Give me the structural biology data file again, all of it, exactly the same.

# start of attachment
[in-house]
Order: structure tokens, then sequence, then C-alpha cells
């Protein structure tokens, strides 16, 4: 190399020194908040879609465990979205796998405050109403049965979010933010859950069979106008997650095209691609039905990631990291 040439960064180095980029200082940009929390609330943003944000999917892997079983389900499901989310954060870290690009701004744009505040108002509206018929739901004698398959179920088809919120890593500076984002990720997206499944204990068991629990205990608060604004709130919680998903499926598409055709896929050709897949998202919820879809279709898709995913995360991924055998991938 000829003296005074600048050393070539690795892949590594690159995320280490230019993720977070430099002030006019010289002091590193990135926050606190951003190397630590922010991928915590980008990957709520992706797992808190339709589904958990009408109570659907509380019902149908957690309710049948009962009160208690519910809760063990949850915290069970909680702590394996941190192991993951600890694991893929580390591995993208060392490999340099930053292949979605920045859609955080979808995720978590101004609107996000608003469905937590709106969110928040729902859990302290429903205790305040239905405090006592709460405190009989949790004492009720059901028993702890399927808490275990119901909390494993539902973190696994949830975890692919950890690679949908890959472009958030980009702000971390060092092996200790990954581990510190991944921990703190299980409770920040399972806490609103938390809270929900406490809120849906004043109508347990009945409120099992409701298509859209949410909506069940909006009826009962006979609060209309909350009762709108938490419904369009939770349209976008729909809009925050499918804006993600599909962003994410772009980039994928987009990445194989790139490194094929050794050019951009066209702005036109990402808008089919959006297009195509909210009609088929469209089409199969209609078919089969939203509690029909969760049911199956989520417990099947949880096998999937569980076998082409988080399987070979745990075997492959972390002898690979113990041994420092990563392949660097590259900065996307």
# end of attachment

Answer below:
[in-house]
Order: structure tokens, then sequence, then C-alpha cells
């Protein structure tokens, strides 16, 4: 190399020194908040879609465990979205796998405050109403049965979010933010859950069979106008997650095209691609039905990631990291 040439960064180095980029200082940009929390609330943003944000999917892997079983389900499901989310954060870290690009701004744009505040108002509206018929739901004698398959179920088809919120890593500076984002990720997206499944204990068991629990205990608060604004709130919680998903499926598409055709896929050709897949998202919820879809279709898709995913995360991924055998991938 000829003296005074600048050393070539690795892949590594690159995320280490230019993720977070430099002030006019010289002091590193990135926050606190951003190397630590922010991928915590980008990957709520992706797992808190339709589904958990009408109570659907509380019902149908957690309710049948009962009160208690519910809760063990949850915290069970909680702590394996941190192991993951600890694991893929580390591995993208060392490999340099930053292949979605920045859609955080979808995720978590101004609107996000608003469905937590709106969110928040729902859990302290429903205790305040239905405090006592709460405190009989949790004492009720059901028993702890399927808490275990119901909390494993539902973190696994949830975890692919950890690679949908890959472009958030980009702000971390060092092996200790990954581990510190991944921990703190299980409770920040399972806490609103938390809270929900406490809120849906004043109508347990009945409120099992409701298509859209949410909506069940909006009826009962006979609060209309909350009762709108938490419904369009939770349209976008729909809009925050499918804006993600599909962003994410772009980039994928987009990445194989790139490194094929050794050019951009066209702005036109990402808008089919959006297009195509909210009609088929469209089409199969209609078919089969939203509690029909969760049911199956989520417990099947949880096998999937569980076998082409988080399987070979745990075997492959972390002898690979113990041994420092990563392949660097590259900065996307």